Shriekback – “Oil and Gold” and “Big Night Music” (1985 & 1986)

I got turned onto Shriekback while sitting in a hotel room in Kansas City listening to the comp Sherwood at the Controls Volume 1: 1979-1984. Their funkiness hit me right between the eyes and I made a mental note to be on the lookout for their stuff. And it was only a few days later while digging in the New Arrivals section at Guestroom Records in Oklahoma City (work travel is glamorous…) that I came across a copy of their 1985 record Oil and Water. Serendipity. Then a little further into the bin I found 1986s Big Night Music. Winning.

My entire opinion of Shriekback was based on the sound of one song, “Mistah Linn He Dead,” so at least a minimal amount of research was in order. Two of the band’s founding members were keyboardist/singer Barry Andrews (formerly of XTC) and bassist Dave Allen (formerly of Gang of Four), so already it was obvious that they had some legit musical chops. It also explained that crazy, funky-ass bass that hit me right after the needle drop on Oil and Gold‘s “Malaria,” a funk-fest that was sort of a blend of Depeche Mode and Oingo Boingo. The album is a very danceable brand of post punk, a bit dark and with a wandering bass, but with a generally uptempo pace, the major notable exceptions being “This Big Hush” and “Faded Flowers” with their slow, rich flows. The other high point, in addition to “Malaria,” is the almost militaristic march of “Hammerheads,” an aggressive, driving number that will make you want to get out of your chair and stomp around the room.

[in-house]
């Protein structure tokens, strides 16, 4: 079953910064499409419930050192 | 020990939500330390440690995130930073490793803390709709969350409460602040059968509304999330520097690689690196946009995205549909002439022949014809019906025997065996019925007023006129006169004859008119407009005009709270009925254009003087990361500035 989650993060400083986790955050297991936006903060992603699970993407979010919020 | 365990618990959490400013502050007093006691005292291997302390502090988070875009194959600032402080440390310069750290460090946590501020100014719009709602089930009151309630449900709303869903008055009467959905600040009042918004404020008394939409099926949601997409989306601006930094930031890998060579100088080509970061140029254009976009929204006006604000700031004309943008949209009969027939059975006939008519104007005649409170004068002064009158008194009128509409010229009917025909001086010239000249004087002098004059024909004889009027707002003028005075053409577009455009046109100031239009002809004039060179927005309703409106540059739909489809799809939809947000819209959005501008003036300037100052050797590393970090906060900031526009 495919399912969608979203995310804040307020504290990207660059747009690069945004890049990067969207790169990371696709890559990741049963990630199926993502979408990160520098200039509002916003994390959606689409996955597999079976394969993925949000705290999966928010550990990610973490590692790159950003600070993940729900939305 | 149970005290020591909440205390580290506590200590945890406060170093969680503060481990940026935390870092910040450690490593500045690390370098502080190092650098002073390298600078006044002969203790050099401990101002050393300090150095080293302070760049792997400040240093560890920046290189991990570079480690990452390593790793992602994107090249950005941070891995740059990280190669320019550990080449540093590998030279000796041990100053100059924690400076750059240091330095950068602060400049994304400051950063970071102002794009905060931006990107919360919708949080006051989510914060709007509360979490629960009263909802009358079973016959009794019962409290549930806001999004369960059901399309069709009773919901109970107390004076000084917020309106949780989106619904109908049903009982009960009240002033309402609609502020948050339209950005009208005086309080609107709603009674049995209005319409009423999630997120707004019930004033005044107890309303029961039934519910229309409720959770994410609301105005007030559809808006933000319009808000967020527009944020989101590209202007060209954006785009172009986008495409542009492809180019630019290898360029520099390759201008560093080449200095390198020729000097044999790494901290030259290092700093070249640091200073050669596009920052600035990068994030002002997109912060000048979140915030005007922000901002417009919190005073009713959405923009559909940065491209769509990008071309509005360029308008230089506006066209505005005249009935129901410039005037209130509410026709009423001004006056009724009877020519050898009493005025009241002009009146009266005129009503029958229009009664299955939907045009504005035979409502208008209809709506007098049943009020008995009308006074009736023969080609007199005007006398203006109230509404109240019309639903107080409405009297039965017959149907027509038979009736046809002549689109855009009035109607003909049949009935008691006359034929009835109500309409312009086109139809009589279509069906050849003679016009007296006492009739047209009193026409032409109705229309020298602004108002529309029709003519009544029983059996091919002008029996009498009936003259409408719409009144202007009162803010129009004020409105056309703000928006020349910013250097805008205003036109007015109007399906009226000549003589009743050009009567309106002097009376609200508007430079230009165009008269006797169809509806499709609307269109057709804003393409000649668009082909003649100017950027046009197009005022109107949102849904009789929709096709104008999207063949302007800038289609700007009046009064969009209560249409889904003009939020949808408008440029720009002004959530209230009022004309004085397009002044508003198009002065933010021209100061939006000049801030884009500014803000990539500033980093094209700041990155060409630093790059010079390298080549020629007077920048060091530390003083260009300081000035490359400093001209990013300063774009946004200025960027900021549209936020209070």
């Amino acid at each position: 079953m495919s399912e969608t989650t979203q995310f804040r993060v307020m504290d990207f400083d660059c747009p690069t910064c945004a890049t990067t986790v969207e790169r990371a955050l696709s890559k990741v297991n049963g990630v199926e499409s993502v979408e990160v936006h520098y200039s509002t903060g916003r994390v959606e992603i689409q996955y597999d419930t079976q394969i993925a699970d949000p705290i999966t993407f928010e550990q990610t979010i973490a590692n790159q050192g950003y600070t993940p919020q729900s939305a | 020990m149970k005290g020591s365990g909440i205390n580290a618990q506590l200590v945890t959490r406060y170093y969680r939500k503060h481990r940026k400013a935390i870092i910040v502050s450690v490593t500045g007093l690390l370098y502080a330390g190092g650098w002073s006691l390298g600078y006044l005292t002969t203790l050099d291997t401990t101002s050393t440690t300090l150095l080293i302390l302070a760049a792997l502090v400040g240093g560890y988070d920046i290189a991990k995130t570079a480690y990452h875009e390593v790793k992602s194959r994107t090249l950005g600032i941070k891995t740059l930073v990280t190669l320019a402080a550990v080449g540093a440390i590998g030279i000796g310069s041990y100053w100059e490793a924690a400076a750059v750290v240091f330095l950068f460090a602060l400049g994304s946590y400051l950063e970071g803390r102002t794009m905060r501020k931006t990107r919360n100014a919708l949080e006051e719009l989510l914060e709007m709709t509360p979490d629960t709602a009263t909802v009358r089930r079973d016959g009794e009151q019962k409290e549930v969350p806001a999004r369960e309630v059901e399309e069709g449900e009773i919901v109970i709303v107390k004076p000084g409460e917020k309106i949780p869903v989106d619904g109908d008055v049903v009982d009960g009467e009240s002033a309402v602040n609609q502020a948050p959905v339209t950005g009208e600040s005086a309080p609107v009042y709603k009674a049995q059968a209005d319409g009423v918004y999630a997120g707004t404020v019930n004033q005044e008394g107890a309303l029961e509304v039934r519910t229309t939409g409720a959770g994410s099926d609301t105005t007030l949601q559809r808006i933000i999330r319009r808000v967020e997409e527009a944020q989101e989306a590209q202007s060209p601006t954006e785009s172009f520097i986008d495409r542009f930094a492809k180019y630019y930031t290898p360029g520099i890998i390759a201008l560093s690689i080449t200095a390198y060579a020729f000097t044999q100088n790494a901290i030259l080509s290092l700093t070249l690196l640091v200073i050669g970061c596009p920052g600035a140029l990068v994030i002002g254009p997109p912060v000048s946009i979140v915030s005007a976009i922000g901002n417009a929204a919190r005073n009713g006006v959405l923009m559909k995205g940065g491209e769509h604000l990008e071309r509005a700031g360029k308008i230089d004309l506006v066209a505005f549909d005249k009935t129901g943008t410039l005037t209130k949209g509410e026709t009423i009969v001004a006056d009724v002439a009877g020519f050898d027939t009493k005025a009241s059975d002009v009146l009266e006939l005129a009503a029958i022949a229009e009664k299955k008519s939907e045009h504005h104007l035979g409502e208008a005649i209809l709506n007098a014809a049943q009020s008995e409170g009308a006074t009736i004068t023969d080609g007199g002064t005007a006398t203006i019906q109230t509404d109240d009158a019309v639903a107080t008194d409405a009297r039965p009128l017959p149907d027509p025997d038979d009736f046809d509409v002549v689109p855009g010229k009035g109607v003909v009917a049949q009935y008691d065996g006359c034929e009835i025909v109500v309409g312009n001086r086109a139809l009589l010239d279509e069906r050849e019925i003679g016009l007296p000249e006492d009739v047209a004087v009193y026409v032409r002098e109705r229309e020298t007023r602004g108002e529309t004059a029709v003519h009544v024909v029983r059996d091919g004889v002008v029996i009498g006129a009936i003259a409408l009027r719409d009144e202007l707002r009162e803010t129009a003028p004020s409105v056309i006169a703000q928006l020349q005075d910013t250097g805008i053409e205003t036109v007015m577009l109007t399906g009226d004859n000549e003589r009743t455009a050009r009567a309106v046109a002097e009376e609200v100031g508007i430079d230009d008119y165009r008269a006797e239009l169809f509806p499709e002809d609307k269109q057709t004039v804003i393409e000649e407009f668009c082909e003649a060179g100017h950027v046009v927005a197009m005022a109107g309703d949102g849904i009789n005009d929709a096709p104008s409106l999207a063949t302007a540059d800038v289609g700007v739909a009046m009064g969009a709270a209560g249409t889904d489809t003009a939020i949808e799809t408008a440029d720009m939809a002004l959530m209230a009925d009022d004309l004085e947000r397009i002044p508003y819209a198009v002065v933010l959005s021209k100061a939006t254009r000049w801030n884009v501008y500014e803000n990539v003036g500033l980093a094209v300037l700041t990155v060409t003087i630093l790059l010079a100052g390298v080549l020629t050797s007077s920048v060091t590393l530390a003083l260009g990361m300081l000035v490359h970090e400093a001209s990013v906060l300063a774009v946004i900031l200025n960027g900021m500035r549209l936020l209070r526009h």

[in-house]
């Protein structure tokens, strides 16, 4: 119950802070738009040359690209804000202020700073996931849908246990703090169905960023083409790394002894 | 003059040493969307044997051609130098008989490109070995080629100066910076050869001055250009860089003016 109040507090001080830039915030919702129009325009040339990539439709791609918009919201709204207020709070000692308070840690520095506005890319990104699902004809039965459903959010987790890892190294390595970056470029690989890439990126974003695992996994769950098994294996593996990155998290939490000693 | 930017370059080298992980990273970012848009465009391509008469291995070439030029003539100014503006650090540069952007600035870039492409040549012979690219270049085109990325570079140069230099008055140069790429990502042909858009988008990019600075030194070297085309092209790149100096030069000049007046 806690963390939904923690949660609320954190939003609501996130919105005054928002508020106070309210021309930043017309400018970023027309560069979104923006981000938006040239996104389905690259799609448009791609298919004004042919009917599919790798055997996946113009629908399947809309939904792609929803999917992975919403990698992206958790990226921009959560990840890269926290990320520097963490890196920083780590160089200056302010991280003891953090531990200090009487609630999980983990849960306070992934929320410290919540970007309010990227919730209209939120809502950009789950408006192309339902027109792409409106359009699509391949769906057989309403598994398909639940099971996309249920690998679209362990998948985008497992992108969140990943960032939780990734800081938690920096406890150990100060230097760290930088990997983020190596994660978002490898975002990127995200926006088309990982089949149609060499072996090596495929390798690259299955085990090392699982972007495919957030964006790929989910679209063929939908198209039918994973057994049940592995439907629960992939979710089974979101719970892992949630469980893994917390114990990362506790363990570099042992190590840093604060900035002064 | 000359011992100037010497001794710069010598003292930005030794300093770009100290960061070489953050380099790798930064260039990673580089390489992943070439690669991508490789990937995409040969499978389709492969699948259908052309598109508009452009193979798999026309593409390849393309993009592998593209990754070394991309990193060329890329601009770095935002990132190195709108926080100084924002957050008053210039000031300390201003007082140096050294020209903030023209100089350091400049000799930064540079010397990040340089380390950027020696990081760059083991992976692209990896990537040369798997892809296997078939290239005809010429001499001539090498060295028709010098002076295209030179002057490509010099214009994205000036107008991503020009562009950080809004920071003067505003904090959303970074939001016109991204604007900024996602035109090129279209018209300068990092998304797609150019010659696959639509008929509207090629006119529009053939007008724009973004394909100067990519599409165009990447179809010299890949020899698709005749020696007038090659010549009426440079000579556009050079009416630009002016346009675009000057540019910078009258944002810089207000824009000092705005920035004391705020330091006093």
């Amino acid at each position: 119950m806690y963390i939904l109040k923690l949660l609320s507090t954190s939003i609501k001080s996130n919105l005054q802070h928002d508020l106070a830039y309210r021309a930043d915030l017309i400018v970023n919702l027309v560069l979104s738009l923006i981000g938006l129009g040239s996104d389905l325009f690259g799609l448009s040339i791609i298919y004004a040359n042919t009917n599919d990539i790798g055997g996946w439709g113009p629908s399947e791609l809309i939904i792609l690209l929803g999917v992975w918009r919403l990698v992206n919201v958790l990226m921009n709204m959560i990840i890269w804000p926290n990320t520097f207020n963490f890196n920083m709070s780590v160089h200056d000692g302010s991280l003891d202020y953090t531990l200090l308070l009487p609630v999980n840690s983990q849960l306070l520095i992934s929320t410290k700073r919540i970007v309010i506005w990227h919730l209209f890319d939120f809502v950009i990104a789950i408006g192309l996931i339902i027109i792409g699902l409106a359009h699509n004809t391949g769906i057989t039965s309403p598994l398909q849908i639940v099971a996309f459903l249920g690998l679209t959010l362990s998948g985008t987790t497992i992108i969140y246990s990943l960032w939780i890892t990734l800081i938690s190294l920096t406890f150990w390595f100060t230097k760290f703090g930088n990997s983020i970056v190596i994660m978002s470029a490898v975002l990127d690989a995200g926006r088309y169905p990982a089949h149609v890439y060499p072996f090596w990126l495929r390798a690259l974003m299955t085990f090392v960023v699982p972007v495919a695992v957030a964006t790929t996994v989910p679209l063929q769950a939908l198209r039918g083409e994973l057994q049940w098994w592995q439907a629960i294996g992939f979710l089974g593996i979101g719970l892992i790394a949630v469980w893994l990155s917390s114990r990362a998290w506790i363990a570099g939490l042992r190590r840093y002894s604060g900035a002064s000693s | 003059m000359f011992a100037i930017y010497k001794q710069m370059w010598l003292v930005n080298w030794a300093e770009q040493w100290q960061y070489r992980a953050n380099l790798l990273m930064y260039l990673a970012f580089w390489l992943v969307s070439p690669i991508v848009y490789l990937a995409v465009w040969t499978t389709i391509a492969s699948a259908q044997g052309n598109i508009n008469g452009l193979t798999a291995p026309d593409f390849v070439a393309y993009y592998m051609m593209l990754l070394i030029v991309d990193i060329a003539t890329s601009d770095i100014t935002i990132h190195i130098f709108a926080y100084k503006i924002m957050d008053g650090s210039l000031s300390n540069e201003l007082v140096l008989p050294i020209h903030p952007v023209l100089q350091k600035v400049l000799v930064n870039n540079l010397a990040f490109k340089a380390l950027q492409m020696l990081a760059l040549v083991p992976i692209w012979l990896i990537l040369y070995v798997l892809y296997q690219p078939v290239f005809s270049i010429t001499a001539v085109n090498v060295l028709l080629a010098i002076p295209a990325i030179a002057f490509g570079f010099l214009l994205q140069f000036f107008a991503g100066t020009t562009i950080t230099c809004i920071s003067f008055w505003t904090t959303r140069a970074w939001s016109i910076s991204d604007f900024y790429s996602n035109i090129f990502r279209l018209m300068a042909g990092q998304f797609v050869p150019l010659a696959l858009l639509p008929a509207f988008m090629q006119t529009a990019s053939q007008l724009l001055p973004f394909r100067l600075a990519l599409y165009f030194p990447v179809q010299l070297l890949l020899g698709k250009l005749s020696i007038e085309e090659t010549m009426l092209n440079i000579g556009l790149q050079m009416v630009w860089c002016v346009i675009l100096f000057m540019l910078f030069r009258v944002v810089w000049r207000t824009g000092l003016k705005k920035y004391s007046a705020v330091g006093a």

Big Night Music picks up right where Oil and Gold left off, with he very post punkish “Black Light Trap,” before taking more mainstream turn with the typically new wave “Gunning for the Buddha.” This isn’t a major stylistic leap from its predecessor, but it definitely sounds like a band evolving into a different direction, a bit more poppy, a bit less danceable. Actually it might even be headed a bit toward the dreaded “adult contemporary” territory. Don’t let that fool you though, it’s still a decent record and the musical talent of the ensemble is obvious. This was the last record to feature Allen on bass as he departed to work on other projects, though he did make a return appearance on 2003s Having a Moment.

Based on these two records, I think if I pick up more Shriekback it will be the older material – their more post punk songs are the ones that appeal to me more.